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Thursday, 1 November 2012


Thursday, November 1st., London

Chelsea Embankment
I walked out in the morning - Chelsea Embankment, and got a few ideas for completing a scene of "Punch and Judy" (see 'Lazy Day Afloat and Ashore', September 6th.), and finished the scene before lunch. With Dorothy to Eliz. Lewis's (now Wansborough's) wedding reception at Bryanston Square. Father (Sir George Lewis) dead; mother in a nursing home - brother educating in Germany. What sadness! Crowds of people. I talked to lots and embraced several. I left just after the bride and bridegroom, and walked to Yacht Club and thought. Then to South Kensington Museum and thought. Then home and thought. But didn't get my next scene absolutely clear after all.
My mother had a fall at home last Tuesday evening and, unable to get up or summon assistance, lay on the floor until the next morning. I was alerted by an observant neighbour, otherwise her distress would have been further prolonged. She is now in hospital, much bruised and with a broken wrist and hip. Looks very frail and has not been her usual sharp self mentally - maybe effect of the drugs, or the shock, or simply a stage in giving up on independent living. Terribly sad.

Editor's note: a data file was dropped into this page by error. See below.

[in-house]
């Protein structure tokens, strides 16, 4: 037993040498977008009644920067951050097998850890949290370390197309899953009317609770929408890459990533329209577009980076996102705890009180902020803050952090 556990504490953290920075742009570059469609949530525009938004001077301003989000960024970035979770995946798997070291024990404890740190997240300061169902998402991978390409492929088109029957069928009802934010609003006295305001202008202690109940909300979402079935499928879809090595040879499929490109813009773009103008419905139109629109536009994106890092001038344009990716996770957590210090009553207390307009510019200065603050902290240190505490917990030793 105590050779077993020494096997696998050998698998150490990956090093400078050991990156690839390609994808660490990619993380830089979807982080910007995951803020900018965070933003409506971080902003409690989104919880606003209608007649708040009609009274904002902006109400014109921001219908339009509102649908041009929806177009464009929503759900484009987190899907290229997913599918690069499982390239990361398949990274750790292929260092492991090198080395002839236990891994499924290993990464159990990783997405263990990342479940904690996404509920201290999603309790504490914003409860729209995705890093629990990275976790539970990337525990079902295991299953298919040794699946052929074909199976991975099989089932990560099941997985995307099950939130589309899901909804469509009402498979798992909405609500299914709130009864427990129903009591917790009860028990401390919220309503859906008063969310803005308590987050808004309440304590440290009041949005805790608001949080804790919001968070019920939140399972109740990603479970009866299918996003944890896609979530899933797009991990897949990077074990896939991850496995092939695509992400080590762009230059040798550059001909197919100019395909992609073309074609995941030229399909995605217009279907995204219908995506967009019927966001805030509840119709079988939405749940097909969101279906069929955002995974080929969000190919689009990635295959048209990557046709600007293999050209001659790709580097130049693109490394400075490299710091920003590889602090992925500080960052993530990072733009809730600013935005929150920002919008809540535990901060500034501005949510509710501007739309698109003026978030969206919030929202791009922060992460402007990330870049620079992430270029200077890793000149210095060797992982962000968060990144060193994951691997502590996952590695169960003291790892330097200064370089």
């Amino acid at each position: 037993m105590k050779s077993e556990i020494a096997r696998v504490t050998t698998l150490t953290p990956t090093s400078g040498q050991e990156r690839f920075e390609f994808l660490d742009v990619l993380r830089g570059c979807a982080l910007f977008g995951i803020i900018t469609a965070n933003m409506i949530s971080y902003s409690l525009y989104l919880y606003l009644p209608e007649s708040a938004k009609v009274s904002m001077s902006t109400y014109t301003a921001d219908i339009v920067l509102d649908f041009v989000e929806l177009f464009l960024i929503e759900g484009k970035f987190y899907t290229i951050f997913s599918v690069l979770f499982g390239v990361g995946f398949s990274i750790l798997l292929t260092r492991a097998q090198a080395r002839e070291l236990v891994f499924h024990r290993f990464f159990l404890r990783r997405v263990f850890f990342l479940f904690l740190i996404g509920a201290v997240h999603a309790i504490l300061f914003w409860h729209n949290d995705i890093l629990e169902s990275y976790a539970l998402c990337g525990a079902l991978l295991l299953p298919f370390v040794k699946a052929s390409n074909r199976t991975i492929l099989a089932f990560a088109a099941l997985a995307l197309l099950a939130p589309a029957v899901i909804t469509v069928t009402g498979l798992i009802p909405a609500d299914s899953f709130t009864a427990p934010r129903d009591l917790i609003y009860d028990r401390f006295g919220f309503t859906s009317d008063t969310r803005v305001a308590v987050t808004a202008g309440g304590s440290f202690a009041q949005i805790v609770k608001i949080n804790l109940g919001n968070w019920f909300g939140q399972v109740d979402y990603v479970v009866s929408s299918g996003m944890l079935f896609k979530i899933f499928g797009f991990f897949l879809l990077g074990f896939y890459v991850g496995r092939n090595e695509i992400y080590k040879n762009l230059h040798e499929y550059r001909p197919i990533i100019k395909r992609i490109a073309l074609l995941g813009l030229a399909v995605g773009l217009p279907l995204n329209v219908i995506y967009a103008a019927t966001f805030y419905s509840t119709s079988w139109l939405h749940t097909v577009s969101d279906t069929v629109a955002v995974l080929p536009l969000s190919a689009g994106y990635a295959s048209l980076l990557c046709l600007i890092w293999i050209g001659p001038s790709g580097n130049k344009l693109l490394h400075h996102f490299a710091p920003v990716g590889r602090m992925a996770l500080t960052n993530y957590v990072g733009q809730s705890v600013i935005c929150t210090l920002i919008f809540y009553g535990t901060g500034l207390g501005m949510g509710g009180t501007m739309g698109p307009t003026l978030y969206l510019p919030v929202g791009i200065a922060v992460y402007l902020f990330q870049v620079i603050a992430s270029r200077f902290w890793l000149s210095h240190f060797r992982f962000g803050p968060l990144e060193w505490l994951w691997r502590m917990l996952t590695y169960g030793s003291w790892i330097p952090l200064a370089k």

Lately I have been reading some very long books. I particularly liked Jacob Wasserman's The World's Illusion. A question arising in my mind is: Are long books read, or are they skipped? In the Standard edition Our Mutual Friend comprises 1000 pages. It was probably read, partly because a lot of it is masterfully readable, but more because in the Dickensian epoch days were longer, the average man's difficulty being to fill out the day - not to squeeze into it all that he wanted to do. A good rule for novelists is forcibly to stop the day's work while the impulse to proceed is still powerful. If this rule were observed we should have shorter and more concentrated books, and better books.

Jakob Wassermann, 1873-1934, Austrian novelist, b. Bavaria. He won international fame with Christian Wahnschaffe (1919; tr. The World's Illusion, 1920), a novel whose moral intensity and characterization have suggested comparison to Dostoyevsky. Other works popular in his lifetime include the novels Casper Hauser (1908, tr. 1928) and Ulrike Woytich (1923; tr. Gold,1924). He also wrote an autobiography, Mein Weg als Deutscher und Jude (1921; tr. My Life as German and Jew, 1933), plays, biographies, and essays.

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